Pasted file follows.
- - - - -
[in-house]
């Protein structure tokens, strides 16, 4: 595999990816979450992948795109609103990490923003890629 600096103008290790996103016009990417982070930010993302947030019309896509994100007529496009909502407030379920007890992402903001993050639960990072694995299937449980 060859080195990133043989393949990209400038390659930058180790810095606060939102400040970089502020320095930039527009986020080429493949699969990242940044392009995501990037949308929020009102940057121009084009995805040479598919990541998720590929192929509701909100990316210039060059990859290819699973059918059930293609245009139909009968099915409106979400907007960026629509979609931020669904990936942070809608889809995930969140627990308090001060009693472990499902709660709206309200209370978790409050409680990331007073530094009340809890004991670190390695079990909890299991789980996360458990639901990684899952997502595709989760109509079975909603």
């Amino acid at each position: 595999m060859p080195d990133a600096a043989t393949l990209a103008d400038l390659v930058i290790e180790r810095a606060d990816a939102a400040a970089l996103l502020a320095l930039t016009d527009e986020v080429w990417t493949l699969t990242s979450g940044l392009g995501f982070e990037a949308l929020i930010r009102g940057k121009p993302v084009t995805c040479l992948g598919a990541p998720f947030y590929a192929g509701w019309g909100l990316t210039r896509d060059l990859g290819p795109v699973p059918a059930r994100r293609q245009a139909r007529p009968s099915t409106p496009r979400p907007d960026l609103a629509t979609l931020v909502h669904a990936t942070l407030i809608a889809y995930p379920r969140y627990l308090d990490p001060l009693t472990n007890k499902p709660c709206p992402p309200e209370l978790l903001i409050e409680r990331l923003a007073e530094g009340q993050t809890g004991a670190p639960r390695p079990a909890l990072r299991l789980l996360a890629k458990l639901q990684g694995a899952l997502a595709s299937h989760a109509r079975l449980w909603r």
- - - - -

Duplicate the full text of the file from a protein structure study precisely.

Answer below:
[in-house]
């Protein structure tokens, strides 16, 4: 595999990816979450992948795109609103990490923003890629 600096103008290790996103016009990417982070930010993302947030019309896509994100007529496009909502407030379920007890992402903001993050639960990072694995299937449980 060859080195990133043989393949990209400038390659930058180790810095606060939102400040970089502020320095930039527009986020080429493949699969990242940044392009995501990037949308929020009102940057121009084009995805040479598919990541998720590929192929509701909100990316210039060059990859290819699973059918059930293609245009139909009968099915409106979400907007960026629509979609931020669904990936942070809608889809995930969140627990308090001060009693472990499902709660709206309200209370978790409050409680990331007073530094009340809890004991670190390695079990909890299991789980996360458990639901990684899952997502595709989760109509079975909603």
């Amino acid at each position: 595999m060859p080195d990133a600096a043989t393949l990209a103008d400038l390659v930058i290790e180790r810095a606060d990816a939102a400040a970089l996103l502020a320095l930039t016009d527009e986020v080429w990417t493949l699969t990242s979450g940044l392009g995501f982070e990037a949308l929020i930010r009102g940057k121009p993302v084009t995805c040479l992948g598919a990541p998720f947030y590929a192929g509701w019309g909100l990316t210039r896509d060059l990859g290819p795109v699973p059918a059930r994100r293609q245009a139909r007529p009968s099915t409106p496009r979400p907007d960026l609103a629509t979609l931020v909502h669904a990936t942070l407030i809608a889809y995930p379920r969140y627990l308090d990490p001060l009693t472990n007890k499902p709660c709206p992402p309200e209370l978790l903001i409050e409680r990331l923003a007073e530094g009340q993050t809890g004991a670190p639960r390695p079990a909890l990072r299991l789980l996360a890629k458990l639901q990684g694995a899952l997502a595709s299937h989760a109509r079975l449980w909603r």